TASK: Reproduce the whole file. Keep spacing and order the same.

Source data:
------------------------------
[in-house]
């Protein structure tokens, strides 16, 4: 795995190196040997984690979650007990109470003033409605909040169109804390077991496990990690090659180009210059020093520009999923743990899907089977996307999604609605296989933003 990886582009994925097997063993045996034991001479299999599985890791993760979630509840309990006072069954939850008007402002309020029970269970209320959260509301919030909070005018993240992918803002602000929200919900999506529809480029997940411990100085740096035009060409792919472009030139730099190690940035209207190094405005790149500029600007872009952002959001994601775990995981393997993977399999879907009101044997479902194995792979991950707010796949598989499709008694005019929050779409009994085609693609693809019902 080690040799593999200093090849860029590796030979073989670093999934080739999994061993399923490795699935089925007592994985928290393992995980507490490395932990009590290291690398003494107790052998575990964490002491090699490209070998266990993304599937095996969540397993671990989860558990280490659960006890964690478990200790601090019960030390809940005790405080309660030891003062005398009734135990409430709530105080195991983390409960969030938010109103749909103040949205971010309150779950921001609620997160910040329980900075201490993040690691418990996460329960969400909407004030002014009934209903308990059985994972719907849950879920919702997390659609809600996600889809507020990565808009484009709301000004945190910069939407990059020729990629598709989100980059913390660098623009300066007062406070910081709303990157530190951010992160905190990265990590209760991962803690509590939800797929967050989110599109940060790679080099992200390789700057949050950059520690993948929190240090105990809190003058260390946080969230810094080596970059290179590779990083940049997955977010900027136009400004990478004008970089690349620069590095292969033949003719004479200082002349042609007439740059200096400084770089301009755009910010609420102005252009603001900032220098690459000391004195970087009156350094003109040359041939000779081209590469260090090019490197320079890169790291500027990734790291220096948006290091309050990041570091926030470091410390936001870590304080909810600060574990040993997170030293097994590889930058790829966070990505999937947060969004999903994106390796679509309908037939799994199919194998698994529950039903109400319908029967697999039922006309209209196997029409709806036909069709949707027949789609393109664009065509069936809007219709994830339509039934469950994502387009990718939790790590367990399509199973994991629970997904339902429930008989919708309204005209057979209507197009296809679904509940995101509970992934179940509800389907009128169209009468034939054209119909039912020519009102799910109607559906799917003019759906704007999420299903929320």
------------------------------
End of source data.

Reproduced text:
[in-house]
């Protein structure tokens, strides 16, 4: 795995190196040997984690979650007990109470003033409605909040169109804390077991496990990690090659180009210059020093520009999923743990899907089977996307999604609605296989933003 990886582009994925097997063993045996034991001479299999599985890791993760979630509840309990006072069954939850008007402002309020029970269970209320959260509301919030909070005018993240992918803002602000929200919900999506529809480029997940411990100085740096035009060409792919472009030139730099190690940035209207190094405005790149500029600007872009952002959001994601775990995981393997993977399999879907009101044997479902194995792979991950707010796949598989499709008694005019929050779409009994085609693609693809019902 080690040799593999200093090849860029590796030979073989670093999934080739999994061993399923490795699935089925007592994985928290393992995980507490490395932990009590290291690398003494107790052998575990964490002491090699490209070998266990993304599937095996969540397993671990989860558990280490659960006890964690478990200790601090019960030390809940005790405080309660030891003062005398009734135990409430709530105080195991983390409960969030938010109103749909103040949205971010309150779950921001609620997160910040329980900075201490993040690691418990996460329960969400909407004030002014009934209903308990059985994972719907849950879920919702997390659609809600996600889809507020990565808009484009709301000004945190910069939407990059020729990629598709989100980059913390660098623009300066007062406070910081709303990157530190951010992160905190990265990590209760991962803690509590939800797929967050989110599109940060790679080099992200390789700057949050950059520690993948929190240090105990809190003058260390946080969230810094080596970059290179590779990083940049997955977010900027136009400004990478004008970089690349620069590095292969033949003719004479200082002349042609007439740059200096400084770089301009755009910010609420102005252009603001900032220098690459000391004195970087009156350094003109040359041939000779081209590469260090090019490197320079890169790291500027990734790291220096948006290091309050990041570091926030470091410390936001870590304080909810600060574990040993997170030293097994590889930058790829966070990505999937947060969004999903994106390796679509309908037939799994199919194998698994529950039903109400319908029967697999039922006309209209196997029409709806036909069709949707027949789609393109664009065509069936809007219709994830339509039934469950994502387009990718939790790590367990399509199973994991629970997904339902429930008989919708309204005209057979209507197009296809679904509940995101509970992934179940509800389907009128169209009468034939054209119909039912020519009102799910109607559906799917003019759906704007999420299903929320």